One thing I didn't mention earlier, when the prop was overhauled at Santa Monica Propeller, the shop owner told me that it was pitched at the "high end" of 57", and that he could re-pitch the propeller to give me a better static RPM.  I didn't consider it at the time.  It seemed to me that since it is the original McCauley 7557, overhauled twice since new (as far as I can tell from the logbook), it should make static RPM with this prop set the way it is.  Is there a range within a single pitch setting, and would it have that much effect on static RPM?  How much range is there before it would be a 58" pitch or whatever?

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Re: Low Static RPM on 1978 C-172

Jonothan,
One possibility that I haven't seen mentioned here is carb heat. Make sure your carb heat mechanism is working and completely closing. Also an exhaust blockage. It would be unlikely on your system, but possible. What RPM are your getting on rollout, climb and cruise?
Del

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Re: Low Static RPM on 1978 C-172

Hi Del;

Thanks for your reply.  My son and I flew to Camarillo from Chino this afternoon.  Takeoff roll was 2100-2200 RPM, with climbout at 70 KTS and 700 FPM climb.  Leaned mixture and got 2300 RPM in climb.  Cruise at 6500 FT was 2450-2500 RPM.  All RPM numbers are at full throttle and just rich of peak mixture (lean of peak produces a slightly rough running engine, and the power drops of quickly).  Digital tach readings agree with the mechanical tach reading.  My mechanic installed a new carb, and rerigged the carb heat and throttle linkages.  I do notice some times that the carb heat control creeps out about 1/8", but pressing it back in doesn't seem to make any difference.  Also, in the normal runup, the carb heat check does not produce a drop in RPM like my C-150 did.  However, my mechanic didn't seem to be concerned with that.  The carb heat control does open and close the plate in the heat box, and it seems to open and close to the full position.  He also inspected the exhaust system, which was repaired before the engine was overhauled.  It does seem like the throttle is not opening fully, but inspecting it shows that the throttle is opening to the stop on the carb.  I appreciate any insights you might have.  I am thinking of getting a third opinion from another mechanic, as I think this is a problem that could be fixed with the proper disgnosis and repair.

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Re: Low Static RPM on 1978 C-172

Jonathon

Strange that there is no RPM drop with carb heat applied. This may indicate that heated air is already being put to engine.

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Re: Low Static RPM on 1978 C-172

Jonathon
I agree with Bill. You should have a noticeable RPM drop with the application of carb heat. You say your mechanic rigged the carb heat, but is it possible that the seal material has deteriorated?
You definately need another mechanic to look at this. If your mechanic wasn't concerned about carb heat being inop per the run-up procedure, I'd find another.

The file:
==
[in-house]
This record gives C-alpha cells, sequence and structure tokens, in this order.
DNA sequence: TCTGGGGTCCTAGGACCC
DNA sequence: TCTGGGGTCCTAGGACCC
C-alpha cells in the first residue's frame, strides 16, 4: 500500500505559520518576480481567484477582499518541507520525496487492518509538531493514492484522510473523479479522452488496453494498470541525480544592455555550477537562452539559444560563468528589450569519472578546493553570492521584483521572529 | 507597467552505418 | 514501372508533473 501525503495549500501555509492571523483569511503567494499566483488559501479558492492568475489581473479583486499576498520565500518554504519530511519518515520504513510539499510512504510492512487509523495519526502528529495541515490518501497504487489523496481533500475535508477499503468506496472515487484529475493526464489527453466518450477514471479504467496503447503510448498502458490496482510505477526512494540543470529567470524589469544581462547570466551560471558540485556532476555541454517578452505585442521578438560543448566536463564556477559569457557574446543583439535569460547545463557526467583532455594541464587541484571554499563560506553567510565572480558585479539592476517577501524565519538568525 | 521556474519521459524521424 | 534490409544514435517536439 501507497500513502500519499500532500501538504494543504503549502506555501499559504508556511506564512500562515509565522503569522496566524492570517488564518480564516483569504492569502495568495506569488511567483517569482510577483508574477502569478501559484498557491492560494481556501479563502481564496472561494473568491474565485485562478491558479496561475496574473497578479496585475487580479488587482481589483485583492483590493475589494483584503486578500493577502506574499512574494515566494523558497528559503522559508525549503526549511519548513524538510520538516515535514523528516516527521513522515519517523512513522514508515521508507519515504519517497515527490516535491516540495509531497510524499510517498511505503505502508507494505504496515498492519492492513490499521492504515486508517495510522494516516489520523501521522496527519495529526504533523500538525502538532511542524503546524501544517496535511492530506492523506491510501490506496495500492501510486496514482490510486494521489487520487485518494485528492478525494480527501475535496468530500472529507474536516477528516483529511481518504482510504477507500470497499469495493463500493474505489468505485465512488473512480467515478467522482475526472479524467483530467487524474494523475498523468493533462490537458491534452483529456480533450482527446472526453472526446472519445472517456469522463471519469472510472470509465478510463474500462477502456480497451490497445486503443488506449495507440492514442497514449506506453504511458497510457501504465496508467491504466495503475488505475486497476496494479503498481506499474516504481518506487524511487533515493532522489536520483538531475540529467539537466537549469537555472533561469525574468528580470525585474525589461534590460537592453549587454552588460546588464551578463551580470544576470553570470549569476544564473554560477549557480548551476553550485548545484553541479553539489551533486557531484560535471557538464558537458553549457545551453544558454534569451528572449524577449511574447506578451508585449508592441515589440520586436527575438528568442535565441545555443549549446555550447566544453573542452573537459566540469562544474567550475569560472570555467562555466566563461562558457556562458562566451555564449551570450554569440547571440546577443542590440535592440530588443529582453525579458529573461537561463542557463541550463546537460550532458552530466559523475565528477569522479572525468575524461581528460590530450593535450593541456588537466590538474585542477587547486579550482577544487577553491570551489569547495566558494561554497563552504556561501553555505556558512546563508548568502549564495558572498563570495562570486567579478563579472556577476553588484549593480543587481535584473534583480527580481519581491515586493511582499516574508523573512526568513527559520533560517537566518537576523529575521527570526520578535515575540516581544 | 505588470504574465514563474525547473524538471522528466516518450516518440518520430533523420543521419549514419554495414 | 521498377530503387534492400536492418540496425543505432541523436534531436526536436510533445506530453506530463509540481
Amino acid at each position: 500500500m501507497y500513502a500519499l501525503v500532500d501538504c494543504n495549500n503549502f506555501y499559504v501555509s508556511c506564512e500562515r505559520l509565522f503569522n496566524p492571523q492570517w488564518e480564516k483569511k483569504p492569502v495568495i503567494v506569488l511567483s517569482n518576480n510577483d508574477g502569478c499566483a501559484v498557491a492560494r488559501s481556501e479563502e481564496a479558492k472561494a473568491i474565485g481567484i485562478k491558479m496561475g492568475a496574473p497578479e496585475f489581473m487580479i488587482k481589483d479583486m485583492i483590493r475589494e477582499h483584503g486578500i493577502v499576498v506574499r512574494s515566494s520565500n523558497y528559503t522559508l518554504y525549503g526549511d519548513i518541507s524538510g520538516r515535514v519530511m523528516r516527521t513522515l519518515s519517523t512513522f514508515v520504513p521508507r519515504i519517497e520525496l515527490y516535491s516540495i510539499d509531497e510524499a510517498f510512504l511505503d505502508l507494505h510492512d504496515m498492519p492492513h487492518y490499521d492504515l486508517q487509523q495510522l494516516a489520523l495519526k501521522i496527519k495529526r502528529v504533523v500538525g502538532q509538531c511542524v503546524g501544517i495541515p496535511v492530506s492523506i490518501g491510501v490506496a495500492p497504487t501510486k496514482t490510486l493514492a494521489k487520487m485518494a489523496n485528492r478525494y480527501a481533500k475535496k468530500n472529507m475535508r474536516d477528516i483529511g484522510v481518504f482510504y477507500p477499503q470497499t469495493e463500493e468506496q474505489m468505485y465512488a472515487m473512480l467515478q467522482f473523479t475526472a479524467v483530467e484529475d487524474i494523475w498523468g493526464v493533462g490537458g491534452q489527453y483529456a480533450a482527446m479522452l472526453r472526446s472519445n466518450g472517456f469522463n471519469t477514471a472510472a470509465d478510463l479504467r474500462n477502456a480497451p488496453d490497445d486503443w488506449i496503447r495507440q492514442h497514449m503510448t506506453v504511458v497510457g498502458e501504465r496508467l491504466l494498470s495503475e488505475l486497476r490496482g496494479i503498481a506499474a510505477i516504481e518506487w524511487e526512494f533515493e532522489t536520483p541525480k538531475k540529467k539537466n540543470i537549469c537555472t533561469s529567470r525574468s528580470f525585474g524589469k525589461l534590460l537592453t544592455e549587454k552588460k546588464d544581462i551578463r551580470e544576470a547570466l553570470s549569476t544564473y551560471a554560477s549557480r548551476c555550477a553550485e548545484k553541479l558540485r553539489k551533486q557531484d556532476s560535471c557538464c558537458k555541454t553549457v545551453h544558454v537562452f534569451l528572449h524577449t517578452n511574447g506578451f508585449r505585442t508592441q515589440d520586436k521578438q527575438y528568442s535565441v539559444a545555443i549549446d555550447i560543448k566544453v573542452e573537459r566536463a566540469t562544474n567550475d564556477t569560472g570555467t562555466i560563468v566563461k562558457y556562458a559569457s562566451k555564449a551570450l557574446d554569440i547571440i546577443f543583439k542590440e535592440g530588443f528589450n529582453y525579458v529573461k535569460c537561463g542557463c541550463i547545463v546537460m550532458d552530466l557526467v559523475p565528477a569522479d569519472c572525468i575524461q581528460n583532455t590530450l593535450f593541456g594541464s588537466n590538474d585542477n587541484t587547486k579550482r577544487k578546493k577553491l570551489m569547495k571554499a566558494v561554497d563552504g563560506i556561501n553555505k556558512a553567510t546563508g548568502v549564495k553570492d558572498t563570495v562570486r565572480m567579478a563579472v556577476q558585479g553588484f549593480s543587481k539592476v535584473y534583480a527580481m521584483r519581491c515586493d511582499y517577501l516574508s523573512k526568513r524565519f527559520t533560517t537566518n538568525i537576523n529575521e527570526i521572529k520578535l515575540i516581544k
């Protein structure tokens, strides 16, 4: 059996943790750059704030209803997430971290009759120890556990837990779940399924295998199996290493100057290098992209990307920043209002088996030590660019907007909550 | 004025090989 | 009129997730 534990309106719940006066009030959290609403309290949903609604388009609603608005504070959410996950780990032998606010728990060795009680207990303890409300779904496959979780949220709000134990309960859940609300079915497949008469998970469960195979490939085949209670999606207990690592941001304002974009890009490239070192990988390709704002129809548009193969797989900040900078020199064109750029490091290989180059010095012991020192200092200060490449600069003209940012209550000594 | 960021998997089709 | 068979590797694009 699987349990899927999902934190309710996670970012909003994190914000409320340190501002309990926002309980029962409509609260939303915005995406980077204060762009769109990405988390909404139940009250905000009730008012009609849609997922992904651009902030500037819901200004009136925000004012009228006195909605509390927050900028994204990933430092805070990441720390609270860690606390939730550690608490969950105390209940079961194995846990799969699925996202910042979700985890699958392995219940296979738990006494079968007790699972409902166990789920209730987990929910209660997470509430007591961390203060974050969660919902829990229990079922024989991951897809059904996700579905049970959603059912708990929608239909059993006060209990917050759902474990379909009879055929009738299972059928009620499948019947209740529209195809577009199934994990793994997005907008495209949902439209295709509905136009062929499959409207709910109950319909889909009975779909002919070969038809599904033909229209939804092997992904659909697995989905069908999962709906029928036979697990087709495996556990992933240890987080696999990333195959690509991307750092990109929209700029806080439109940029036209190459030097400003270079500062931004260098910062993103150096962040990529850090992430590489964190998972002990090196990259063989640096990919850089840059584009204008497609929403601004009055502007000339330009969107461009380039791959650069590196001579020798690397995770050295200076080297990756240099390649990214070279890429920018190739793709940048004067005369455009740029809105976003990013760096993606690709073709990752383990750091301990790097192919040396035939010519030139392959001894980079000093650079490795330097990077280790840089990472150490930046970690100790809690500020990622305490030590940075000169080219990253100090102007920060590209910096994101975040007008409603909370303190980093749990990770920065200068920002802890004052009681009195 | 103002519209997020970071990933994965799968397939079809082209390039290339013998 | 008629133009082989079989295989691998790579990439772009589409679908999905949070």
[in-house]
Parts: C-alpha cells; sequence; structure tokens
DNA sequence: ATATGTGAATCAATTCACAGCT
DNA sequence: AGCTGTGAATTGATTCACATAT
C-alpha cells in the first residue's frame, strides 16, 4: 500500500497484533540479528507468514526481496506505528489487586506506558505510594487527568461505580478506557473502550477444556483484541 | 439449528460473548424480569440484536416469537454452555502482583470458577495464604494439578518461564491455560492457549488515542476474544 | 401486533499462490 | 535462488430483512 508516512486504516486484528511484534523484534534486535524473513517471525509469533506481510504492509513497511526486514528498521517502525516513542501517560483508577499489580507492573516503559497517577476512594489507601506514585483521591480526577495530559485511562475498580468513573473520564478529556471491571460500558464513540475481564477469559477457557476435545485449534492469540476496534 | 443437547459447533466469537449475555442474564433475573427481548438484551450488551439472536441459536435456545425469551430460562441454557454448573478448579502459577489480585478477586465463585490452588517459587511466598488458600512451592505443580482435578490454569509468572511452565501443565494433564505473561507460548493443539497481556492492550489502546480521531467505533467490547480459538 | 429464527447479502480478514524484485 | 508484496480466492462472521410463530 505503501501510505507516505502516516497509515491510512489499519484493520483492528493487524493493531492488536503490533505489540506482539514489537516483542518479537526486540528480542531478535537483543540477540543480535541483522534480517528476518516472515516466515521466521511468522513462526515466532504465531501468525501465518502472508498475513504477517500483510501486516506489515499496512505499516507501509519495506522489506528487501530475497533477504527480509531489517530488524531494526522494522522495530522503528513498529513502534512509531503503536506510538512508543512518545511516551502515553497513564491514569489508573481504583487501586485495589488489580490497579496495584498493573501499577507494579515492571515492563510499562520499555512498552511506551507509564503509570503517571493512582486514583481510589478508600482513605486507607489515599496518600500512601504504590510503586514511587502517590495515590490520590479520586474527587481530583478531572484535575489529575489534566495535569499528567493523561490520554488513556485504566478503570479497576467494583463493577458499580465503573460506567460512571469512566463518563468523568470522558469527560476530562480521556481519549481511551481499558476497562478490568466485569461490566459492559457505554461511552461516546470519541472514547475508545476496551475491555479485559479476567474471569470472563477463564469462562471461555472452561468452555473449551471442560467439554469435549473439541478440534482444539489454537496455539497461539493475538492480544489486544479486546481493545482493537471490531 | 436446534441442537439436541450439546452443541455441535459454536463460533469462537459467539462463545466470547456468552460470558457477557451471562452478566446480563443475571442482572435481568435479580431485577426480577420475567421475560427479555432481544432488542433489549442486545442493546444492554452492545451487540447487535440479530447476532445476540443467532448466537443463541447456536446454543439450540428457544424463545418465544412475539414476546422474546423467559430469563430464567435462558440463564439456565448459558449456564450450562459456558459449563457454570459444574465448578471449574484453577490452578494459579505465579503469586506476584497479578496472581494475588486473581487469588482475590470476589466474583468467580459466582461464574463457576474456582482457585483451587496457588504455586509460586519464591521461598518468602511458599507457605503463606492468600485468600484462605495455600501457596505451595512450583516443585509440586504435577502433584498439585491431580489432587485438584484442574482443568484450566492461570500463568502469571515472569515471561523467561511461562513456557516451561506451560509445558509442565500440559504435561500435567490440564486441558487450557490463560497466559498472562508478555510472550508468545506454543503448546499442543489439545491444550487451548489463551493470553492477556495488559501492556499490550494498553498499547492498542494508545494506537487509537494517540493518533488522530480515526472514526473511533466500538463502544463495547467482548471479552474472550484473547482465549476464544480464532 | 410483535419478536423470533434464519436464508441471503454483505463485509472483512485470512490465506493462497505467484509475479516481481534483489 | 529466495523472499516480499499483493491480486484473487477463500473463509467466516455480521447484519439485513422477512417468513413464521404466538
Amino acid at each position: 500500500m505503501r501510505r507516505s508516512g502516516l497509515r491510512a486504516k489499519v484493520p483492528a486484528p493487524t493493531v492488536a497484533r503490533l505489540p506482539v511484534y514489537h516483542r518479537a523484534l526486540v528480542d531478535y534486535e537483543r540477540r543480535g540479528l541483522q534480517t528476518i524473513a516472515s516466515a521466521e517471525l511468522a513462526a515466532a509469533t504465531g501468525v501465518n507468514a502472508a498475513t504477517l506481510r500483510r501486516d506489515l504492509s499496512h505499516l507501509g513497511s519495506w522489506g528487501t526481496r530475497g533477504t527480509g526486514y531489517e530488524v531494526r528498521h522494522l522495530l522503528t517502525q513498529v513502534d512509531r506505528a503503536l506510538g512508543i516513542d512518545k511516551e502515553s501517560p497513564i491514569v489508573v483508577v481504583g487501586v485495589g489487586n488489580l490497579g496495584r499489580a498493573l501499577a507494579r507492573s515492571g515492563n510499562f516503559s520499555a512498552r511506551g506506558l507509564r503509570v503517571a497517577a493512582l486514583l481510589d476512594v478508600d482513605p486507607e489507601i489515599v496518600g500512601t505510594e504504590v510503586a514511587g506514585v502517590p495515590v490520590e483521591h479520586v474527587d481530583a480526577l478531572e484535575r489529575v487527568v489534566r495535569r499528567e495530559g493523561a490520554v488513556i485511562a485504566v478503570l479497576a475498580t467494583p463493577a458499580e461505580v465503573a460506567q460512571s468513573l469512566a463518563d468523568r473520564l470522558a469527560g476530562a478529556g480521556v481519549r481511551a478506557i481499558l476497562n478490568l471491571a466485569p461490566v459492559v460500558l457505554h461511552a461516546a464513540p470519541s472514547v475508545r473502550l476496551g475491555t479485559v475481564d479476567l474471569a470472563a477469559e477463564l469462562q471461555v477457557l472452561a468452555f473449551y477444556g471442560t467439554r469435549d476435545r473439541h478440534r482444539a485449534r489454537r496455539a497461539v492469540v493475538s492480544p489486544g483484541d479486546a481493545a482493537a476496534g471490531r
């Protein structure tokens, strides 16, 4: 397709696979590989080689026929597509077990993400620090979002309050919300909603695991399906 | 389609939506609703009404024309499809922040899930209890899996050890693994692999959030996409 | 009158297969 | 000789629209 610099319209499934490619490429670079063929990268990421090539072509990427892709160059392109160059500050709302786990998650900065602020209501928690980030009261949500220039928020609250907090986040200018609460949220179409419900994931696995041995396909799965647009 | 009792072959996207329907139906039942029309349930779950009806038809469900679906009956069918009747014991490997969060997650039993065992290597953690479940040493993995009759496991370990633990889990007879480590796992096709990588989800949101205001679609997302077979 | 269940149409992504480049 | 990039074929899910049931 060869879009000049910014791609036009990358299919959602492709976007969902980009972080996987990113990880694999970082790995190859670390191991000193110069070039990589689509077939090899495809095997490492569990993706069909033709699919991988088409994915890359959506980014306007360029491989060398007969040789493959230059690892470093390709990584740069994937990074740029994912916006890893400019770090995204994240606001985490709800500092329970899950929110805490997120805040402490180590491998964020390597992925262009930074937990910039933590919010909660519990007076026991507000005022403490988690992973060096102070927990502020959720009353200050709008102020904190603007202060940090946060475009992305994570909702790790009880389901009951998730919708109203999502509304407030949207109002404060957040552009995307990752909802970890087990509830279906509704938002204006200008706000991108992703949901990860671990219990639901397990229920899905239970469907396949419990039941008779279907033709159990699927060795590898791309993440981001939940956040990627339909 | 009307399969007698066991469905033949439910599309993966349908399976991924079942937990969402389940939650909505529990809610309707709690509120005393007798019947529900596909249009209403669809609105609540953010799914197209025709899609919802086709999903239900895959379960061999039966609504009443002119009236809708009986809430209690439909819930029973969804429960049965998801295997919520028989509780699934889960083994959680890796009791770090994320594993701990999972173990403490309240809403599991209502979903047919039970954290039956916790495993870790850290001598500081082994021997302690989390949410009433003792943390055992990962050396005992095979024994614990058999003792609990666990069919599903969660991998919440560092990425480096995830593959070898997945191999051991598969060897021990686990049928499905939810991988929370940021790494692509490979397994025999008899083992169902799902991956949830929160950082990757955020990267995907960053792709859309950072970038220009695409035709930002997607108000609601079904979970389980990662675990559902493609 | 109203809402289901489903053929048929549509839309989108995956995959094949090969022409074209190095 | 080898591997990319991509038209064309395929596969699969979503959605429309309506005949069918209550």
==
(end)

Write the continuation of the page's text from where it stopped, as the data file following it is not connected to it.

Del

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Re: Low Static RPM on 1978 C-172

I was getting about a 100-150 RPM drop on my 150.  Should I expect the same from the 172?  The carb heat on the 150 came from one of the mufffler shrouds, whereas the 172 is pulling it from around an open exhaust header.

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Re: Low Static RPM on 1978 C-172

To all that joined in on this discussion, I thought I would post a follow-up.  It seems that when the engine was overhauled, the camshaft to crankshaft alignment was off by one tooth on the gears (apparently a common problem on H2AD engines when they are assembled).  This will mean a very expensive repair, and lengthy downtime since I don't have the money to fix it.  If the owner at the time had addressed it, the shop would have covered it under their warranty.  As it was, I bought the plane after the 12 month warranty was up.

There is a simple check for this, which you can find on the Textron Lycoming web site, and Sacramento Sky Ranch web site.  Anyone experiencing this, especially on the H engine (since it requires spliting the case in order to fix it), should do this quick check before accepting an overhauled engine that does not turn static RPM.

Has anyone else had this problem?  I did not learn about this from my mechanic, but from another owner that had exactly the same problem.  Lucky for him his engine was still under warranty.

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Re: Low Static RPM on 1978 C-172

Jonathan:

Thanks much for the update. I'm going to keep this tidbit in my back pocket, since this is one of those "needle is a haystack" discoveries.

Hope you can get this resolved soon.

 

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Re: Low Static RPM on 1978 C-172

As a further update, the shop that overhauled the engine agreed to repair the problem at their cost, for which I am grateful.  However, they said they can fix the timing problem on the H2AD engine without splitting the case, saying "It's not easy, but it can be done."  Both my mechanic and the Lycoming tech support person I spoke with said that you can only set the timing as the case halves are put together, so you must split the case to reset it.  Is anyone familiar with a different procedure for doing this?  Are there other concerns I should have with them fixing it this way?  I would be interested in hearing from anyone that has had this problem, or has fixed this problem.

Thanks

Jon

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Re: Low Static RPM on 1978 C-172

This is (hopefully) the final chapter regarding this problem to anyone interested.  I picked up the plane from One Stop this last Friday, and correcting the crankshaft to camshaft timing gave me 200 more RPM on static runup, and I get within 50 RPM of redline in cruise at full power.  I am grateful to One Stop for taking care of the problem for me and giving the story a happy ending.

It does make me wonder if there are a lot of 172s with the H2AD engine out there flying with the same problem.  I flew it quite a bit before getting the problem fixed.  The engine seemed smooth and reliable, I just couldn't get full power out of it.  Thanks to all who joined the discussion.  I learned a lot through the exchange of opinions and ideas.

Jon